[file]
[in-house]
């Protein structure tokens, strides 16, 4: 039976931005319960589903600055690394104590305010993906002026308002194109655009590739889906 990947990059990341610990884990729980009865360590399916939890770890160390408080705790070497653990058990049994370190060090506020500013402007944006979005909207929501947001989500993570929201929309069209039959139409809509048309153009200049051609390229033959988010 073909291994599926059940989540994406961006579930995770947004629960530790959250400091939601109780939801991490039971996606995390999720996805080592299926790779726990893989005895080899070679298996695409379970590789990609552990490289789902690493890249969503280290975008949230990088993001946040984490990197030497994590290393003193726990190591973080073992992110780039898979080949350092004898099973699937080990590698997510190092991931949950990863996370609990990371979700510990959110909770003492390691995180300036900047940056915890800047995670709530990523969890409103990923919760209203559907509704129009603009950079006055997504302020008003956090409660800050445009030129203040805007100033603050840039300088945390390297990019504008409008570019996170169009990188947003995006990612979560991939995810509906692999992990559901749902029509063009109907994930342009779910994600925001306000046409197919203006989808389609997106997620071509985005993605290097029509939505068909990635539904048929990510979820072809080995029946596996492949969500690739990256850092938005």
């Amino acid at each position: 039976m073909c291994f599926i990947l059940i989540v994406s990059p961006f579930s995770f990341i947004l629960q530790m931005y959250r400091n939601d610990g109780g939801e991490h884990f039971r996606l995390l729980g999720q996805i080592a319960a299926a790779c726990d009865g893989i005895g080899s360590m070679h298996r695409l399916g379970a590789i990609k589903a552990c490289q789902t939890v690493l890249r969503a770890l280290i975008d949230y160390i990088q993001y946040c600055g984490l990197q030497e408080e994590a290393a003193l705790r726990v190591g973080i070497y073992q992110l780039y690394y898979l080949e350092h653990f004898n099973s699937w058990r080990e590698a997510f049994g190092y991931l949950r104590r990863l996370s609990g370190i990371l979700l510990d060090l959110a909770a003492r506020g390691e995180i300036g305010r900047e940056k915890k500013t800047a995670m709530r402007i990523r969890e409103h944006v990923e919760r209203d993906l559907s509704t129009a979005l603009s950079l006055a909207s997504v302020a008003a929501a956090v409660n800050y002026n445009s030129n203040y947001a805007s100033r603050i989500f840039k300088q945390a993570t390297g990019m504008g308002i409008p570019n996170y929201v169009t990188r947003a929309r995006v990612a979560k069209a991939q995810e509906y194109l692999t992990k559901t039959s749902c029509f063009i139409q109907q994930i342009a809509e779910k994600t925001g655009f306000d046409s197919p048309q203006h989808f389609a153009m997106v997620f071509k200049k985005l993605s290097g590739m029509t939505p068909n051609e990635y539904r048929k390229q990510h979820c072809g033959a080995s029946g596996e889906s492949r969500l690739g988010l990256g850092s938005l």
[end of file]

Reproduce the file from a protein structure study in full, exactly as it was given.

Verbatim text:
[in-house]
């Protein structure tokens, strides 16, 4: 039976931005319960589903600055690394104590305010993906002026308002194109655009590739889906 990947990059990341610990884990729980009865360590399916939890770890160390408080705790070497653990058990049994370190060090506020500013402007944006979005909207929501947001989500993570929201929309069209039959139409809509048309153009200049051609390229033959988010 073909291994599926059940989540994406961006579930995770947004629960530790959250400091939601109780939801991490039971996606995390999720996805080592299926790779726990893989005895080899070679298996695409379970590789990609552990490289789902690493890249969503280290975008949230990088993001946040984490990197030497994590290393003193726990190591973080073992992110780039898979080949350092004898099973699937080990590698997510190092991931949950990863996370609990990371979700510990959110909770003492390691995180300036900047940056915890800047995670709530990523969890409103990923919760209203559907509704129009603009950079006055997504302020008003956090409660800050445009030129203040805007100033603050840039300088945390390297990019504008409008570019996170169009990188947003995006990612979560991939995810509906692999992990559901749902029509063009109907994930342009779910994600925001306000046409197919203006989808389609997106997620071509985005993605290097029509939505068909990635539904048929990510979820072809080995029946596996492949969500690739990256850092938005």
């Amino acid at each position: 039976m073909c291994f599926i990947l059940i989540v994406s990059p961006f579930s995770f990341i947004l629960q530790m931005y959250r400091n939601d610990g109780g939801e991490h884990f039971r996606l995390l729980g999720q996805i080592a319960a299926a790779c726990d009865g893989i005895g080899s360590m070679h298996r695409l399916g379970a590789i990609k589903a552990c490289q789902t939890v690493l890249r969503a770890l280290i975008d949230y160390i990088q993001y946040c600055g984490l990197q030497e408080e994590a290393a003193l705790r726990v190591g973080i070497y073992q992110l780039y690394y898979l080949e350092h653990f004898n099973s699937w058990r080990e590698a997510f049994g190092y991931l949950r104590r990863l996370s609990g370190i990371l979700l510990d060090l959110a909770a003492r506020g390691e995180i300036g305010r900047e940056k915890k500013t800047a995670m709530r402007i990523r969890e409103h944006v990923e919760r209203d993906l559907s509704t129009a979005l603009s950079l006055a909207s997504v302020a008003a929501a956090v409660n800050y002026n445009s030129n203040y947001a805007s100033r603050i989500f840039k300088q945390a993570t390297g990019m504008g308002i409008p570019n996170y929201v169009t990188r947003a929309r995006v990612a979560k069209a991939q995810e509906y194109l692999t992990k559901t039959s749902c029509f063009i139409q109907q994930i342009a809509e779910k994600t925001g655009f306000d046409s197919p048309q203006h989808f389609a153009m997106v997620f071509k200049k985005l993605s290097g590739m029509t939505p068909n051609e990635y539904r048929k390229q990510h979820c072809g033959a080995s029946g596996e889906s492949r969500l690739g988010l990256g850092s938005l």